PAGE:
If I’m with someone else, of course, the decadence of the sundae does not require augmentation with an essay. But I seem to pound through life, mainly stopping to get a sundae on the fly, when I just can’t take five more minutes of finance.

When I was in London the other week, I sat with the Doctor in St. Paul’s Churchyard, eating frozen yoghurt, and it felt positively revelatory. I’m sure some of that was jetlag, but on the other hand, it felt like months since I’d sat with someone, not trying to accomplish anything. Now that I think about it, I remember feeling something sort of similar while I was hanging out with Jo(e) and Rokeya about a month ago.

Tonight, I’m writing, and reading, and continuing to make sense of a 10,000 line poem and the developing economic/commercial atmosphere in the years following the South Sea Bubble. And, I’m drinking a glass of cheap prosecco.

If I’m consuming alcohol, does that qualify my activities as relaxing?

Even if it did, I’m not sure it would solve my problem, or answer my question, because the one thing that I have consistently been told throughout my writing life (not for every essay, but regularly) is that I can relax, lighten up…no need to write a sonnet.

Well, I can’t write a sonnet anyways. But I can’t seem to relax, either.

How do you define the difference between work and play?

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Lost voice

I used to lose my voice regularly, each September and each spring. It would disappear completely, leaving me with only the ability to mime what I wanted to say, and then for anywhere from 2-5 days, I would sound like Kathleen Turner, and the last time it happened,  I gave the sultriest lectures on economics that any of the business majors in my course could remember.

Now I don’t lose my voice, my speaking one, which may be attributable to my studying Alexander technique, or my willingness to indulge in ridiculous satsuma consumption during the winter. (Hey, it was when I gave myself permission to eat 2.5# of satsumas per day whenever they were on sale that the colds stopped).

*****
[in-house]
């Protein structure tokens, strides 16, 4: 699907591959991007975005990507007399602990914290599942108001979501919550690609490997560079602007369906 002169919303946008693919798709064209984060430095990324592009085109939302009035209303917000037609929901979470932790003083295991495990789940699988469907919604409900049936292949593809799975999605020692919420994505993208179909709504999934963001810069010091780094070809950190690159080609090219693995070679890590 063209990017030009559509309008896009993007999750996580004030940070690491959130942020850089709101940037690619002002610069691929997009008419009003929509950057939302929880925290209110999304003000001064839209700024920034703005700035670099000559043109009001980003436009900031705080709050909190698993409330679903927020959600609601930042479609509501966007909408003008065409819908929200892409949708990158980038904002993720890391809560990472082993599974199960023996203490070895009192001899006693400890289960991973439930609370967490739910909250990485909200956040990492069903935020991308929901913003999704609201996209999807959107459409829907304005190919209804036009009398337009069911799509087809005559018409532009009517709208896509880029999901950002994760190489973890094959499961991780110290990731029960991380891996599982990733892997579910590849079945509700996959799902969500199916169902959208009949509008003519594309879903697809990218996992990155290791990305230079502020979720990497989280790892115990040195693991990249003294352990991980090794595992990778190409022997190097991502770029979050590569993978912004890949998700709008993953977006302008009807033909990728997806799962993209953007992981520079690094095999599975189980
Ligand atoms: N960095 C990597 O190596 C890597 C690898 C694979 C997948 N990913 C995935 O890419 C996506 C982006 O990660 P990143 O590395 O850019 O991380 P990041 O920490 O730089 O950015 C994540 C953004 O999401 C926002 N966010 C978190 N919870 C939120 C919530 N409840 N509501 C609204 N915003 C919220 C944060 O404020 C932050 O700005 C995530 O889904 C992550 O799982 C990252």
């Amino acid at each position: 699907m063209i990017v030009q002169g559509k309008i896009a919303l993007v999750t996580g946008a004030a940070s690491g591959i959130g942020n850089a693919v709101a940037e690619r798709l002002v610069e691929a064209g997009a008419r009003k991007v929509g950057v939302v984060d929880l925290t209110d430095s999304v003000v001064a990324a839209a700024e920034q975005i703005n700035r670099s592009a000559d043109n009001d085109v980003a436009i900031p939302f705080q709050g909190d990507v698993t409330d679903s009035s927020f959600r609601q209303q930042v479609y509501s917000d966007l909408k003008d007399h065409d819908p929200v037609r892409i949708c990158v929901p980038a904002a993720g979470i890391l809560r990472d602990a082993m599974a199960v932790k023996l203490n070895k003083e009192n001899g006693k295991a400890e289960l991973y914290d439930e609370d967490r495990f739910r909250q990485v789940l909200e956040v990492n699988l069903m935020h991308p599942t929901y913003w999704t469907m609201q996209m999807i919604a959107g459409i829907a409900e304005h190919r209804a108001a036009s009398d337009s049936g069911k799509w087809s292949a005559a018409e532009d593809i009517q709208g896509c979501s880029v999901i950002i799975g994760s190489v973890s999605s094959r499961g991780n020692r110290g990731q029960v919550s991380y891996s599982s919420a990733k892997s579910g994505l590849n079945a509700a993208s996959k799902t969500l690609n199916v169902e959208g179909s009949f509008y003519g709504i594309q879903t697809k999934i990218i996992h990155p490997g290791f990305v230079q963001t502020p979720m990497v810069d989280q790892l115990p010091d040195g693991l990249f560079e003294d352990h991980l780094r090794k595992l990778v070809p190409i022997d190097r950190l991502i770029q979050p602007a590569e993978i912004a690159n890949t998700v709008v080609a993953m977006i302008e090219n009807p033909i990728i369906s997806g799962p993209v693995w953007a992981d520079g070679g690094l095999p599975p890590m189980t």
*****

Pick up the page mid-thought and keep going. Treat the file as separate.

But I seemed to lose my writing voice; somewhere in the process of working to develop the facility to discuss my complex, detail-heavy specialization. It’s a specialization that makes me tremendously excited, but getting it down on paper without simply desiccating it is a challenge. And in struggling with that, I stopped communicating about the rest of what I saw each day.

And then I found myself in a situation where I wanted to hide my voice, rather than find it; to be unrecognizable. Whether I needed to, or whether I was just overly spooked is impossible to say now, but I fell out of the habit of blogging.

In some ways, it didn’t matter at all. It’s not as if a blog is a vital part of a career; quite the opposite, perhaps. And I had an especially busy 20 months.

But I find that not communicating here, informally, also affects my ability to communicate in more formal spaces. I felt this most clearly a couple weeks ago, at a speaking engagement that required me to wed the formal and informal; and one, it must be said, where I’m not certain that I succeeded. At the end of it, I was frustrated, but also worried, because I had a stronger sense than ever that I didn’t quite know how to call up my voice when I most needed it.

I need to find it again. In my first post on this blog, I was coy about who and where I was; I still will be, to some degree, but I can’t hide my voice and find it at the same time. And even discovering that is something valuable.